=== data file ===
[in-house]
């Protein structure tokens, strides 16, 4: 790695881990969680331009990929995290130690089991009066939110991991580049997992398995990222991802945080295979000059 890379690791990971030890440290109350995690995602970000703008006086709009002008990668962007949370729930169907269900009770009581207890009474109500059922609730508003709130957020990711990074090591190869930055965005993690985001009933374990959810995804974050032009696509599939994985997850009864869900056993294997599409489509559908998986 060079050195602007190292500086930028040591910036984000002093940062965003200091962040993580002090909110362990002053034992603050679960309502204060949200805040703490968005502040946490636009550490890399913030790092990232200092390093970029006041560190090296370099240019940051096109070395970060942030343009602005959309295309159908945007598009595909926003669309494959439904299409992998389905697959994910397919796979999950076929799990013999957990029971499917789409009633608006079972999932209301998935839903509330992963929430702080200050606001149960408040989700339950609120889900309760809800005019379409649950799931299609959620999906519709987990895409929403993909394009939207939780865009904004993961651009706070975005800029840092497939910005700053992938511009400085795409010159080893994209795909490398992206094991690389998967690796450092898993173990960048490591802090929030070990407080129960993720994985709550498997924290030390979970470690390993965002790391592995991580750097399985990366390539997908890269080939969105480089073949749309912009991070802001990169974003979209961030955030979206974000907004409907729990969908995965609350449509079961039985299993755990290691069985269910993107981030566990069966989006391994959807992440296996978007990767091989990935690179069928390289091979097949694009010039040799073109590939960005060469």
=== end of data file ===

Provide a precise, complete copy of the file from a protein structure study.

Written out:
[in-house]
């Protein structure tokens, strides 16, 4: 790695881990969680331009990929995290130690089991009066939110991991580049997992398995990222991802945080295979000059 890379690791990971030890440290109350995690995602970000703008006086709009002008990668962007949370729930169907269900009770009581207890009474109500059922609730508003709130957020990711990074090591190869930055965005993690985001009933374990959810995804974050032009696509599939994985997850009864869900056993294997599409489509559908998986 060079050195602007190292500086930028040591910036984000002093940062965003200091962040993580002090909110362990002053034992603050679960309502204060949200805040703490968005502040946490636009550490890399913030790092990232200092390093970029006041560190090296370099240019940051096109070395970060942030343009602005959309295309159908945007598009595909926003669309494959439904299409992998389905697959994910397919796979999950076929799990013999957990029971499917789409009633608006079972999932209301998935839903509330992963929430702080200050606001149960408040989700339950609120889900309760809800005019379409649950799931299609959620999906519709987990895409929403993909394009939207939780865009904004993961651009706070975005800029840092497939910005700053992938511009400085795409010159080893994209795909490398992206094991690389998967690796450092898993173990960048490591802090929030070990407080129960993720994985709550498997924290030390979970470690390993965002790391592995991580750097399985990366390539997908890269080939969105480089073949749309912009991070802001990169974003979209961030955030979206974000907004409907729990969908995965609350449509079961039985299993755990290691069985269910993107981030566990069966989006391994959807992440296996978007990767091989990935690179069928390289091979097949694009010039040799073109590939960005060469």